• Easily grasp more information
  • Discover relationships and patterns
  • Identify emerging trends faster
  • Directly interact with data

Figure 1: Payer Dashboard

Removing Departmental Siloes  

While data visualization does generate helpful insight into current and future trends, it begins with storing the data in one integrated system so that different departments can easily communicate regarding the data.

System integration is crucial to maintaining revenue integrity because it dramatically lowers the likelihood of data errors, missed reimbursement, and isolated decisions that don’t look at the full revenue picture. Here is a list of other issues associated with organizations running revenue siloes:

  • No consistent accuracy metrics driving performance and revenue.
  • Different data sources and systems drive independent and isolated decisions without known impact on the rest of the revenue cycle.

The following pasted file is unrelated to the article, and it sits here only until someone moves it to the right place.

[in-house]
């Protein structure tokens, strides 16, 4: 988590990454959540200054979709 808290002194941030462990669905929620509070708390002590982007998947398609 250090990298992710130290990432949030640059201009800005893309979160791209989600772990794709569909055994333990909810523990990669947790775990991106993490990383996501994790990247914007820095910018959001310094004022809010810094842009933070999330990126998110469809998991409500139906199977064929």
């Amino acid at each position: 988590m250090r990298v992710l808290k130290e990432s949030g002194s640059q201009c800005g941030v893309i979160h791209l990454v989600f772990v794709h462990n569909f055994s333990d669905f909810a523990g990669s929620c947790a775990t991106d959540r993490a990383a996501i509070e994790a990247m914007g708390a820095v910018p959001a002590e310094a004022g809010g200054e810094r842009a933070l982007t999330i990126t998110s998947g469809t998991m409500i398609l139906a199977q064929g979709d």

• Departments cannot leverage analytics and insight into contract and payer performance.

In the spirit of the recent international World Cup games, think of revenue siloes like playing for a professional soccer team.

Similar to the structure of a hospital’s revenue team, soccer teams are large organizations that need to be able to clearly communicate with each other quickly in order to make calls on-the-spot. These quick decisions can be the difference in turning the ball over to the other team or scoring a goal in the final minutes so it’s crucial that everyone knows their role on the team.

If other players don’t understand the plays that are being called, however, then mistakes will be made that could cost them the game. Each player on the team needs to study the same playbook so they stay on the same page and decrease the chances that a costly mistake will be made.

A hospital’s Managed Care department works in a similar way. If Managed Care is preparing to renegotiate payer contracts, they need to fully understand and have insight into underpayment and denial trends across multiple payers.

Preparing Now for Consumerism and Price Transparency

Now that we know the reimbursement rate is accurate, how do we communicate an accurate price to patients in order to encourage upfront payment?

Studies have shown that by increasing accuracy in pricing estimates, it increases the likelihood that patients pay upfront, which can help your organization lower bad debt.